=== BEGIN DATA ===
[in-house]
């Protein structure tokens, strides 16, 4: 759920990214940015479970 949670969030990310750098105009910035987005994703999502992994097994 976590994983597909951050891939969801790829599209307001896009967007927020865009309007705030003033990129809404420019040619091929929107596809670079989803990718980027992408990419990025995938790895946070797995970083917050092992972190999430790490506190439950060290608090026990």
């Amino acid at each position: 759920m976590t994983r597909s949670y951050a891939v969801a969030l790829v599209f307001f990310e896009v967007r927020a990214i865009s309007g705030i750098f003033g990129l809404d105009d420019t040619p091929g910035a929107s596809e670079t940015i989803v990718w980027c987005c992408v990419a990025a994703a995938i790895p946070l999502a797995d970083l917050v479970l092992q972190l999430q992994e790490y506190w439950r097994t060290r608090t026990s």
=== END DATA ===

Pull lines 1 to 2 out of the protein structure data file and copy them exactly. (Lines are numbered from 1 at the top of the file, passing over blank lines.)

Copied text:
[in-house]
């Protein structure tokens, strides 16, 4: 759920990214940015479970 949670969030990310750098105009910035987005994703999502992994097994 976590994983597909951050891939969801790829599209307001896009967007927020865009309007705030003033990129809404420019040619091929929107596809670079989803990718980027992408990419990025995938790895946070797995970083917050092992972190999430790490506190439950060290608090026990």